DEA Officials Accused Of Secret Meetings With Mexican Drug Cartels
The Drug Enforcement Agency failed to notify Mexican officials of the meetings despite stipulations in the bilateral agreements between Mexico and the U.S.
Agents of the U.S. Drug Enforcement Administration (DEA) are being accused of secretly meeting with members of various drug cartels in Mexico in exchange for information on rival drug organizations. The findings come from a new investigative report by Mexico’s El Universal newspaper, which claims that more than 50 of these secret meetings took place on Mexican soil between 2000-2012. Information in the investigative report was obtained from official U.S. and Mexican documents, as well as extensive interviews with various sources.
Mexican authorities were not notified beforehand by the DEA that these meetings would be taking place, per the stipulations of the bilateral agreements between the two nations. The DEA reportedly collected a network of informants of narco-traffickers through these meetings, who signed cooperation agreements in exchange for various charges they faced being dropped, among other benefits.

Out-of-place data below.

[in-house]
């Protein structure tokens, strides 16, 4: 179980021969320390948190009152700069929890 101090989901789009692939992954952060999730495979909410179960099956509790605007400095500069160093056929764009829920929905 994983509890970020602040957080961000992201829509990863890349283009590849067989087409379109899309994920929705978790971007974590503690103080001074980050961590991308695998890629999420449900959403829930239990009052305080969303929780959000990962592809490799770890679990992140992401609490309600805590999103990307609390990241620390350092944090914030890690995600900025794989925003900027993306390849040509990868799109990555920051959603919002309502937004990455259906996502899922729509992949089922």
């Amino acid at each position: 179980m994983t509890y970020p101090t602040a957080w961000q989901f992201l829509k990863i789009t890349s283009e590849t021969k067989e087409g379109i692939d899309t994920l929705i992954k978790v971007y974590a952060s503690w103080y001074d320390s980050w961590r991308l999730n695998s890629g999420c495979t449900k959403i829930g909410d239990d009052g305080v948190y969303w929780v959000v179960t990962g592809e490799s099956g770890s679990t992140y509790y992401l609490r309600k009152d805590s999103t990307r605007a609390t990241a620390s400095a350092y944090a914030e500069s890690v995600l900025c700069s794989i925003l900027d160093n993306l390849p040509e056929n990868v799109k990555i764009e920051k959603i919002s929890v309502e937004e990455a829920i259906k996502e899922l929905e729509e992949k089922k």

A 2012 Business Insider report also made similar accusations against the U.S. government. In their interview with Jesus Vicente Zambada-Niebla, the son of Sinaloa leader Ismael “El Mayo” Zambada, he alleged that the U.S. government had met with members of Mexico’s Sinaloa Cartel and arranged a deal to arm drug traffickers in exchange for information. Zambada-Niebla was later arrested for the meeting and he claimed that DEA members told him he would be immune to prosecution.
DEA Agent Manuel Castanon confirmed the meetings with Zambada-Niebla took place and said he also met with him after his arrest. “He reiterated his desire to cooperate. He said he did not want to be in Mexico,” said Castanon. “That was the last time I talked to him.”